Roberts asked “How do you know that?”

“By reading, reading, reading, and then talking to anyone who might have some personal insight into the particular star I am talking to.” Walters said.

My unique Reba question came from an unusual source.  I had been writing plant articles for a national gardening site,  I mentioned my upcoming Reba interview to the editor, Mark Miller, who said, “Did you know there is a rose named after Reba?”   

I didn’t!  But Reba did.  She said, “Yeah.  Got ‘em back here in the back yard.  They’re really pretty.” 

Which led to a rare conversation about Reba’s attempts at gardening while keeping her tour schedule.  

In fact, I ran with the rose theme throughout the article, entitled, “Reba: Oklahoma’s Rose.”  I was able to pull in phrases like “McEntire’s career is still in full bloom,” and subtitles included “Everything’s Comin’ Up Roses” (her successes) and “Every Rose Has Its Thorns (her failures)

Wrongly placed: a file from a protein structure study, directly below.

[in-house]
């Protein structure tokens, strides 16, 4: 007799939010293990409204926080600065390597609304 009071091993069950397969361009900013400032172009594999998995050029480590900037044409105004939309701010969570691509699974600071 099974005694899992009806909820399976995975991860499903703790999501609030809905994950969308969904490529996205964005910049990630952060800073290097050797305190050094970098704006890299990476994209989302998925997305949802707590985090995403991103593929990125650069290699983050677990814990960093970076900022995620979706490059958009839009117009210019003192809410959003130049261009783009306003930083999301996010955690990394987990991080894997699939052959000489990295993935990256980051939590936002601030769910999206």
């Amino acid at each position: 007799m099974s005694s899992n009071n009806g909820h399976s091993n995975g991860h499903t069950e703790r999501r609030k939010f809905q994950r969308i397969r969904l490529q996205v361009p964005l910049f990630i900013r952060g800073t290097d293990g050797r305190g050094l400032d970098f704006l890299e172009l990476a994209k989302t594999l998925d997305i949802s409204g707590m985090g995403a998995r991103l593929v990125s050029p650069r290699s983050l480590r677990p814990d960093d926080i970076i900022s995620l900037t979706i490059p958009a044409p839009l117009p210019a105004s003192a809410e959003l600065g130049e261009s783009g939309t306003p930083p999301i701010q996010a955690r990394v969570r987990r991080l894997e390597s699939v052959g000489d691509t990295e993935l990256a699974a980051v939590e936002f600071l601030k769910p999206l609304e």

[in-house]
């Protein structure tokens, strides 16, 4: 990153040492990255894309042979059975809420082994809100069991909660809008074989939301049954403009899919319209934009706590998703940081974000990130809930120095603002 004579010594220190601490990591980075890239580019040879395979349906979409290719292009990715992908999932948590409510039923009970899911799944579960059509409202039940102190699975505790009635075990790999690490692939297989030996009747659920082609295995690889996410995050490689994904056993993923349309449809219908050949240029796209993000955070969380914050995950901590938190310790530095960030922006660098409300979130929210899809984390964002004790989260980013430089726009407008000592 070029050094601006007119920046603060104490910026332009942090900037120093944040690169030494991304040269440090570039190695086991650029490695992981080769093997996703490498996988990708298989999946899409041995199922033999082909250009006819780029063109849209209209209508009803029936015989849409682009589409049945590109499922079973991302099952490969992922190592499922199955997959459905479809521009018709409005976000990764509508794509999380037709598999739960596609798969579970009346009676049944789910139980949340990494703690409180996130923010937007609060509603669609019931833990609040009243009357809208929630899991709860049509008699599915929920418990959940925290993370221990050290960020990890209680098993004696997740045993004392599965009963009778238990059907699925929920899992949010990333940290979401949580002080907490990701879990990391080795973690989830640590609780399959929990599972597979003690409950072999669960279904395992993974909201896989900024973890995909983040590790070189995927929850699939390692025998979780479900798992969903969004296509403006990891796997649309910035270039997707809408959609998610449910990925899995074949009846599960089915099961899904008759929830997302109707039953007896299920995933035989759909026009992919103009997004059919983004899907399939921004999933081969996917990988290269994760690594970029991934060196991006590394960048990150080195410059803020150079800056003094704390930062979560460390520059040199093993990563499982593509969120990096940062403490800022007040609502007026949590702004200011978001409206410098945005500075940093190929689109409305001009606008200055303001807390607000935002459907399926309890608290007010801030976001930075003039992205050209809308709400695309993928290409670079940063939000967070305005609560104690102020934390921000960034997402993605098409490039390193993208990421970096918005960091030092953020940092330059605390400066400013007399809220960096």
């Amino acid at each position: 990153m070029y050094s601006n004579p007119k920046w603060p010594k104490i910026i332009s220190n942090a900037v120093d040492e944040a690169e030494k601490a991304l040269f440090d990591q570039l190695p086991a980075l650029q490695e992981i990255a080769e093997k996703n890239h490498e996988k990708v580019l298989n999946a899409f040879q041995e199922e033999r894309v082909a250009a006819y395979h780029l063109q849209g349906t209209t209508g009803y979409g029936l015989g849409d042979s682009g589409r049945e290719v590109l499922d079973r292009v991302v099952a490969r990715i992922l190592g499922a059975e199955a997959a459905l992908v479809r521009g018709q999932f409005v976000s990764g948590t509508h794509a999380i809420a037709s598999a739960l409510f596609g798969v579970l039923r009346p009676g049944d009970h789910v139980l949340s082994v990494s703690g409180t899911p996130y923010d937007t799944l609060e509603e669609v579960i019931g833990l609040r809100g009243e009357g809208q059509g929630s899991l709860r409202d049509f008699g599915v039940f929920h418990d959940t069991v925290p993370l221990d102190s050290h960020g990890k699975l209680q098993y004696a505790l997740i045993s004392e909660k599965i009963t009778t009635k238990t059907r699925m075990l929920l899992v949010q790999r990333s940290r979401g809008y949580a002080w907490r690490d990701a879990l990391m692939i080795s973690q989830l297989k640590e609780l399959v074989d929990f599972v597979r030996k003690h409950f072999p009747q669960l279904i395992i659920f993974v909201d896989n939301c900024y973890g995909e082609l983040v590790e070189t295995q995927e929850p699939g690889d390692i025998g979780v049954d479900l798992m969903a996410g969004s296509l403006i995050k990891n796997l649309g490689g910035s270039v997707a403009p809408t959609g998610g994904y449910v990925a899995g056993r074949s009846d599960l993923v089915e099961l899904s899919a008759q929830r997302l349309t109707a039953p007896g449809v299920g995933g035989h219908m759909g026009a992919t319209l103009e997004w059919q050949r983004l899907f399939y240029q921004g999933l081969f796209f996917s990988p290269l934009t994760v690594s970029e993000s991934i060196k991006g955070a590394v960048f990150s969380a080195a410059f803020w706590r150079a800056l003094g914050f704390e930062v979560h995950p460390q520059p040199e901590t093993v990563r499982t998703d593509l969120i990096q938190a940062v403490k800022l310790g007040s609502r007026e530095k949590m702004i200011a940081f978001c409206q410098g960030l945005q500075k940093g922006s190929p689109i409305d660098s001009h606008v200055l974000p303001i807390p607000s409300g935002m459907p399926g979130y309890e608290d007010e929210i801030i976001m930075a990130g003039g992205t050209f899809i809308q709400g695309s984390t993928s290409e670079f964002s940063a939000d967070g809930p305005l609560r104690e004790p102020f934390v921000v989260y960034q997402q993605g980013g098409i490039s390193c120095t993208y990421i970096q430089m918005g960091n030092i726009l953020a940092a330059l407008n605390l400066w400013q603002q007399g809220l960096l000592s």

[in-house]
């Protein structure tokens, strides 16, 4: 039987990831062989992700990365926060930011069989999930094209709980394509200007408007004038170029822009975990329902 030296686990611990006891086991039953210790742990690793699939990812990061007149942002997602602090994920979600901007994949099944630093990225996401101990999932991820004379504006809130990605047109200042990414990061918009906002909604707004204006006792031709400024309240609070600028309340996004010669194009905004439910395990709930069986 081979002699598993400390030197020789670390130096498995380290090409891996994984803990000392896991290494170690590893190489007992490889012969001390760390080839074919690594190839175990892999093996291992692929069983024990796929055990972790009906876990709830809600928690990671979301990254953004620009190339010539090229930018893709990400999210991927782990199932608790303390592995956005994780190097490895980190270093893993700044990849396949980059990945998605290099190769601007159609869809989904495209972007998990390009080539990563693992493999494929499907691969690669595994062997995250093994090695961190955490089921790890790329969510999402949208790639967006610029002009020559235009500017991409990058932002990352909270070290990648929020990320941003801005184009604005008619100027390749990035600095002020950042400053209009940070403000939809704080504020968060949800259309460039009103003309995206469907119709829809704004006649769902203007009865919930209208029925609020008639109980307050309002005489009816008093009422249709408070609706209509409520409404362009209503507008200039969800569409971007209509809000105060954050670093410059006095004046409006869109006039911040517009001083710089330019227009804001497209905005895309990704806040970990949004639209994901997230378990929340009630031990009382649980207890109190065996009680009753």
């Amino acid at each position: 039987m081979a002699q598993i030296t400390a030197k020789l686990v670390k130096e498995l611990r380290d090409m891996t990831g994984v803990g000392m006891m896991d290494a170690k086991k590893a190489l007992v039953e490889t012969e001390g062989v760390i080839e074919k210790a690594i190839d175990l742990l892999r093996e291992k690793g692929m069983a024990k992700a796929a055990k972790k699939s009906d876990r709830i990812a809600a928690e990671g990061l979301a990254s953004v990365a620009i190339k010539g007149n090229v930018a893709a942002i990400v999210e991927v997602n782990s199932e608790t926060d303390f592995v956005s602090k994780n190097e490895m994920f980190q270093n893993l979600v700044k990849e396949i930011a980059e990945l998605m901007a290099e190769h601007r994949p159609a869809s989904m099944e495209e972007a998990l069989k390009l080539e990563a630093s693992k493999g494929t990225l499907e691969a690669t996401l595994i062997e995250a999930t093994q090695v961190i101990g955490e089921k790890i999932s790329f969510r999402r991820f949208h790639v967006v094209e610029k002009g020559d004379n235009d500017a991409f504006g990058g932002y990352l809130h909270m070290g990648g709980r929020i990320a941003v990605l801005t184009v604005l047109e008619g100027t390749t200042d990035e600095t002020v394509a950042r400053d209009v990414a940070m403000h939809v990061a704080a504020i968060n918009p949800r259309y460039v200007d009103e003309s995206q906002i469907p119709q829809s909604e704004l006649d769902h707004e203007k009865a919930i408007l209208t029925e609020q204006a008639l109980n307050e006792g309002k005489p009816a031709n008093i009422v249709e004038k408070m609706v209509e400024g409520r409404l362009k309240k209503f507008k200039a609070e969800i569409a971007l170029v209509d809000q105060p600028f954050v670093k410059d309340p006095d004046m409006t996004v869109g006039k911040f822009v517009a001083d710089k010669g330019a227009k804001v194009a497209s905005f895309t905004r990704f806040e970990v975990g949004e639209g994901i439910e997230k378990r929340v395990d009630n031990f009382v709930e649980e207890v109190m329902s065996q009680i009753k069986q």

…Or Unusual Talent

Kerry Robertson, a well-known Oklahoma television personality and news anchor in the 1980s and 90s, recently shared her own “unusual tidbit” story with me.  Robertson described that when celebrities came to town, media interviews were often set up in a hotel room.  Media was hustled in and out in 10 or 15 minute intervals.    

Faced with the same old challenge—“What can I ask this person (don’t know who it was) that all the other news stations haven’t already asked?” Robertson searched for an obscure fact, and found a hidden talent.  When she entered the hotel room, she had 3 pieces of fruit in her hand.  She said, “I understand you used to juggle when you were younger.”  She handed him the fruit.  He was surprised, and even though he hadn’t juggled in years, he was able to pick it right back up. 

Robertson had her unique angle, and it was a fun walk down memory lane for the celebrity. 

 …And Make Sure It’s True!